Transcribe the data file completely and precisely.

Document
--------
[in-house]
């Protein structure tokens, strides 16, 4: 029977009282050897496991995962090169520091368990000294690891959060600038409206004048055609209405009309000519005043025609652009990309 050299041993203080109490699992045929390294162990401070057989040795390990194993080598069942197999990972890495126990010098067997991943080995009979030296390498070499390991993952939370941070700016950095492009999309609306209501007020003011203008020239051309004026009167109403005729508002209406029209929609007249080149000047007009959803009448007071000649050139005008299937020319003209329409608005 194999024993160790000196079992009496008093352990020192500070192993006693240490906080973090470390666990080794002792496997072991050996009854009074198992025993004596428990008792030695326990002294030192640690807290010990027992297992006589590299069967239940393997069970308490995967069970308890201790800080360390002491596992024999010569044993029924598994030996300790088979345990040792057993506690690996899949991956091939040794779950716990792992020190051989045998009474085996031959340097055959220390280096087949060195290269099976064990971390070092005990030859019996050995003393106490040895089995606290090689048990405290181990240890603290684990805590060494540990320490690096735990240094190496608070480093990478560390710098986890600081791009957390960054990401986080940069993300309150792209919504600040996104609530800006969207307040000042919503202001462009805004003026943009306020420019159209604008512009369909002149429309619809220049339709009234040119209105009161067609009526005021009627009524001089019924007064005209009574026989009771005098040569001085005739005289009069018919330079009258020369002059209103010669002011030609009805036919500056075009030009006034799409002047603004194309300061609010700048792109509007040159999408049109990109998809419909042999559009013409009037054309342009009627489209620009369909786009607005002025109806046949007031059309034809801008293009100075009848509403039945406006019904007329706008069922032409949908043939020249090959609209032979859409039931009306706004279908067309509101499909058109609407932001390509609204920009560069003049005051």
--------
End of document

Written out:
[in-house]
């Protein structure tokens, strides 16, 4: 029977009282050897496991995962090169520091368990000294690891959060600038409206004048055609209405009309000519005043025609652009990309 050299041993203080109490699992045929390294162990401070057989040795390990194993080598069942197999990972890495126990010098067997991943080995009979030296390498070499390991993952939370941070700016950095492009999309609306209501007020003011203008020239051309004026009167109403005729508002209406029209929609007249080149000047007009959803009448007071000649050139005008299937020319003209329409608005 194999024993160790000196079992009496008093352990020192500070192993006693240490906080973090470390666990080794002792496997072991050996009854009074198992025993004596428990008792030695326990002294030192640690807290010990027992297992006589590299069967239940393997069970308490995967069970308890201790800080360390002491596992024999010569044993029924598994030996300790088979345990040792057993506690690996899949991956091939040794779950716990792992020190051989045998009474085996031959340097055959220390280096087949060195290269099976064990971390070092005990030859019996050995003393106490040895089995606290090689048990405290181990240890603290684990805590060494540990320490690096735990240094190496608070480093990478560390710098986890600081791009957390960054990401986080940069993300309150792209919504600040996104609530800006969207307040000042919503202001462009805004003026943009306020420019159209604008512009369909002149429309619809220049339709009234040119209105009161067609009526005021009627009524001089019924007064005209009574026989009771005098040569001085005739005289009069018919330079009258020369002059209103010669002011030609009805036919500056075009030009006034799409002047603004194309300061609010700048792109509007040159999408049109990109998809419909042999559009013409009037054309342009009627489209620009369909786009607005002025109806046949007031059309034809801008293009100075009848509403039945406006019904007329706008069922032409949908043939020249090959609209032979859409039931009306706004279908067309509101499909058109609407932001390509609204920009560069003049005051």